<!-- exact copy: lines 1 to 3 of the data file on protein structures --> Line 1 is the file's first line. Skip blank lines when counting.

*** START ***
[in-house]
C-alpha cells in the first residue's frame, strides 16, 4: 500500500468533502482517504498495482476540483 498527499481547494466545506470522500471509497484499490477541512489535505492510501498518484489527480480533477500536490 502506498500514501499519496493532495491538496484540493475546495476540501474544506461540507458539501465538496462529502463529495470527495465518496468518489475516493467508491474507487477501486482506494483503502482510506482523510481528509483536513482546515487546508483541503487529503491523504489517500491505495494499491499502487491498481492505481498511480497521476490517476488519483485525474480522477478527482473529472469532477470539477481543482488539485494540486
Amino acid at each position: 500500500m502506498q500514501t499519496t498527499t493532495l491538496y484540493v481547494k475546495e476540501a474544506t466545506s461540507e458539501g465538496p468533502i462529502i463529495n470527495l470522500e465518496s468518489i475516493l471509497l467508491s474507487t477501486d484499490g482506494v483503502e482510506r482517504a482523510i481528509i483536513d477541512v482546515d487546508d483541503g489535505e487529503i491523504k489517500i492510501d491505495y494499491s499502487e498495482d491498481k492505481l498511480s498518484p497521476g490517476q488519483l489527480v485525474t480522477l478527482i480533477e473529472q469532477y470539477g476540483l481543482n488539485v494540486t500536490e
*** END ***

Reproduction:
[in-house]
C-alpha cells in the first residue's frame, strides 16, 4: 500500500468533502482517504498495482476540483 498527499481547494466545506470522500471509497484499490477541512489535505492510501498518484489527480480533477500536490 502506498500514501499519496493532495491538496484540493475546495476540501474544506461540507458539501465538496462529502463529495470527495465518496468518489475516493467508491474507487477501486482506494483503502482510506482523510481528509483536513482546515487546508483541503487529503491523504489517500491505495494499491499502487491498481492505481498511480497521476490517476488519483485525474480522477478527482473529472469532477470539477481543482488539485494540486
Amino acid at each position: 500500500m502506498q500514501t499519496t498527499t493532495l491538496y484540493v481547494k475546495e476540501a474544506t466545506s461540507e458539501g465538496p468533502i462529502i463529495n470527495l470522500e465518496s468518489i475516493l471509497l467508491s474507487t477501486d484499490g482506494v483503502e482510506r482517504a482523510i481528509i483536513d477541512v482546515d487546508d483541503g489535505e487529503i491523504k489517500i492510501d491505495y494499491s499502487e498495482d491498481k492505481l498511480s498518484p497521476g490517476q488519483l489527480v485525474t480522477l478527482i480533477e473529472q469532477y470539477g476540483l481543482n488539485v494540486t500536490e